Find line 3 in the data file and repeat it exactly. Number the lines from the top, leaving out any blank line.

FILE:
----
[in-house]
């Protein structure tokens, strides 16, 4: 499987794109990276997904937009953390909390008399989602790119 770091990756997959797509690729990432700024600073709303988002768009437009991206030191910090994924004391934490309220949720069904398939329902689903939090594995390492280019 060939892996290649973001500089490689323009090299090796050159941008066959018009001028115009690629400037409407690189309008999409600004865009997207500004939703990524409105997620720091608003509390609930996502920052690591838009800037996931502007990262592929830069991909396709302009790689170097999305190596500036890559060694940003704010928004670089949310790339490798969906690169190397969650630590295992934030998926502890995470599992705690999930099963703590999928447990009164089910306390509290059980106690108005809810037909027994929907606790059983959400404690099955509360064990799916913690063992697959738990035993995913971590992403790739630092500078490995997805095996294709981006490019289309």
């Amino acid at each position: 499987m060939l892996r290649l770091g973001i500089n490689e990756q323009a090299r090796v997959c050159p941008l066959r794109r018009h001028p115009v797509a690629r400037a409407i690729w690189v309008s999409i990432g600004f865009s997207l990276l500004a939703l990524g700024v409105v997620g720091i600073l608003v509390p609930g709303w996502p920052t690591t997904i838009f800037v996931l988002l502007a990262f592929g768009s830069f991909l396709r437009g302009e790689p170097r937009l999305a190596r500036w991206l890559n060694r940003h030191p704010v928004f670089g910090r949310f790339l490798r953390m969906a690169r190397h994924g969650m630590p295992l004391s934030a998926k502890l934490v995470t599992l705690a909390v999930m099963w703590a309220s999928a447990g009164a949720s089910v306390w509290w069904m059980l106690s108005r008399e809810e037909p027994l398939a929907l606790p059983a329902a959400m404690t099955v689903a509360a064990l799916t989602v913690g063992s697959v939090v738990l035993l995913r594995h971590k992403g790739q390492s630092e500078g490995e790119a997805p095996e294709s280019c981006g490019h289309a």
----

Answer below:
């Amino acid at each position: 499987m060939l892996r290649l770091g973001i500089n490689e990756q323009a090299r090796v997959c050159p941008l066959r794109r018009h001028p115009v797509a690629r400037a409407i690729w690189v309008s999409i990432g600004f865009s997207l990276l500004a939703l990524g700024v409105v997620g720091i600073l608003v509390p609930g709303w996502p920052t690591t997904i838009f800037v996931l988002l502007a990262f592929g768009s830069f991909l396709r437009g302009e790689p170097r937009l999305a190596r500036w991206l890559n060694r940003h030191p704010v928004f670089g910090r949310f790339l490798r953390m969906a690169r190397h994924g969650m630590p295992l004391s934030a998926k502890l934490v995470t599992l705690a909390v999930m099963w703590a309220s999928a447990g009164a949720s089910v306390w509290w069904m059980l106690s108005r008399e809810e037909p027994l398939a929907l606790p059983a329902a959400m404690t099955v689903a509360a064990l799916t989602v913690g063992s697959v939090v738990l035993l995913r594995h971590k992403g790739q390492s630092e500078g490995e790119a997805p095996e294709s280019c981006g490019h289309a």